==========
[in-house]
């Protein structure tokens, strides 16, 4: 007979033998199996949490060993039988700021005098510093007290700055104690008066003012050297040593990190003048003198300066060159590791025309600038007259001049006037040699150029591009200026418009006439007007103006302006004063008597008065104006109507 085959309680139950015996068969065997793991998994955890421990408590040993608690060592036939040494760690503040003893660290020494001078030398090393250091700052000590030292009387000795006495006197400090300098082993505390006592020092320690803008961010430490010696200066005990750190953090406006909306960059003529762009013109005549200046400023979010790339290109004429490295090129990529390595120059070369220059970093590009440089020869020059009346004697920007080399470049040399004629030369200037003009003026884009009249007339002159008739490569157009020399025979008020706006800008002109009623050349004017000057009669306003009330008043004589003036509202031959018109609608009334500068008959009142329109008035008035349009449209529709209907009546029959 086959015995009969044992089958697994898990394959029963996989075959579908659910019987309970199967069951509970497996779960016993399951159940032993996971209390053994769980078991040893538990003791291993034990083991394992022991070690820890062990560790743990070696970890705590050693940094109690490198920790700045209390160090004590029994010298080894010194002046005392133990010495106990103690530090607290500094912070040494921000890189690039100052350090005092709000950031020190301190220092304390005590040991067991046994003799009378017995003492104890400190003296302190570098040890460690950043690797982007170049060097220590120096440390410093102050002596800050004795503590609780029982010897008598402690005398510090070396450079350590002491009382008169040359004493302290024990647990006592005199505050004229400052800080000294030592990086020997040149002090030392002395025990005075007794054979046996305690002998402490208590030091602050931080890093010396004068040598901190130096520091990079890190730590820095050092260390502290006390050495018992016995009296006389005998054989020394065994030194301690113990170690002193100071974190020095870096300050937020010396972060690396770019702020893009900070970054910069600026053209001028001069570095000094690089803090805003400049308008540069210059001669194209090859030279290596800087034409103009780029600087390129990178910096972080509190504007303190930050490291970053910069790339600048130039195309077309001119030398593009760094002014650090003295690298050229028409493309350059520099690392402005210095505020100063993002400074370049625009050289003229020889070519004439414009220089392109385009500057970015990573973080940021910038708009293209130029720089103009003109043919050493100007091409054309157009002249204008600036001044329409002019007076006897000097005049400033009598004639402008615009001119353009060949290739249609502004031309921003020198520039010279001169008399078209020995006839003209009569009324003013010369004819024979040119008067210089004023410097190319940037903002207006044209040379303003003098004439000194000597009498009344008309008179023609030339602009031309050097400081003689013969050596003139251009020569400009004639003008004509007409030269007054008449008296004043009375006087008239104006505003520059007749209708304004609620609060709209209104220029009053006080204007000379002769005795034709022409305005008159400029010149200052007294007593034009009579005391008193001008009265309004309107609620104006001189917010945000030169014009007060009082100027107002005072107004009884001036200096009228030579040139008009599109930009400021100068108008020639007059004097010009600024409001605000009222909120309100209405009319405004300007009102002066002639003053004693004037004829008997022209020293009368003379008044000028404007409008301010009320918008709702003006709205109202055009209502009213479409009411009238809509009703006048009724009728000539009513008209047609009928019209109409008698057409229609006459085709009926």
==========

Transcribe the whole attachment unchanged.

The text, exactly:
[in-house]
């Protein structure tokens, strides 16, 4: 007979033998199996949490060993039988700021005098510093007290700055104690008066003012050297040593990190003048003198300066060159590791025309600038007259001049006037040699150029591009200026418009006439007007103006302006004063008597008065104006109507 085959309680139950015996068969065997793991998994955890421990408590040993608690060592036939040494760690503040003893660290020494001078030398090393250091700052000590030292009387000795006495006197400090300098082993505390006592020092320690803008961010430490010696200066005990750190953090406006909306960059003529762009013109005549200046400023979010790339290109004429490295090129990529390595120059070369220059970093590009440089020869020059009346004697920007080399470049040399004629030369200037003009003026884009009249007339002159008739490569157009020399025979008020706006800008002109009623050349004017000057009669306003009330008043004589003036509202031959018109609608009334500068008959009142329109008035008035349009449209529709209907009546029959 086959015995009969044992089958697994898990394959029963996989075959579908659910019987309970199967069951509970497996779960016993399951159940032993996971209390053994769980078991040893538990003791291993034990083991394992022991070690820890062990560790743990070696970890705590050693940094109690490198920790700045209390160090004590029994010298080894010194002046005392133990010495106990103690530090607290500094912070040494921000890189690039100052350090005092709000950031020190301190220092304390005590040991067991046994003799009378017995003492104890400190003296302190570098040890460690950043690797982007170049060097220590120096440390410093102050002596800050004795503590609780029982010897008598402690005398510090070396450079350590002491009382008169040359004493302290024990647990006592005199505050004229400052800080000294030592990086020997040149002090030392002395025990005075007794054979046996305690002998402490208590030091602050931080890093010396004068040598901190130096520091990079890190730590820095050092260390502290006390050495018992016995009296006389005998054989020394065994030194301690113990170690002193100071974190020095870096300050937020010396972060690396770019702020893009900070970054910069600026053209001028001069570095000094690089803090805003400049308008540069210059001669194209090859030279290596800087034409103009780029600087390129990178910096972080509190504007303190930050490291970053910069790339600048130039195309077309001119030398593009760094002014650090003295690298050229028409493309350059520099690392402005210095505020100063993002400074370049625009050289003229020889070519004439414009220089392109385009500057970015990573973080940021910038708009293209130029720089103009003109043919050493100007091409054309157009002249204008600036001044329409002019007076006897000097005049400033009598004639402008615009001119353009060949290739249609502004031309921003020198520039010279001169008399078209020995006839003209009569009324003013010369004819024979040119008067210089004023410097190319940037903002207006044209040379303003003098004439000194000597009498009344008309008179023609030339602009031309050097400081003689013969050596003139251009020569400009004639003008004509007409030269007054008449008296004043009375006087008239104006505003520059007749209708304004609620609060709209209104220029009053006080204007000379002769005795034709022409305005008159400029010149200052007294007593034009009579005391008193001008009265309004309107609620104006001189917010945000030169014009007060009082100027107002005072107004009884001036200096009228030579040139008009599109930009400021100068108008020639007059004097010009600024409001605000009222909120309100209405009319405004300007009102002066002639003053004693004037004829008997022209020293009368003379008044000028404007409008301010009320918008709702003006709205109202055009209502009213479409009411009238809509009703006048009724009728000539009513008209047609009928019209109409008698057409229609006459085709009926």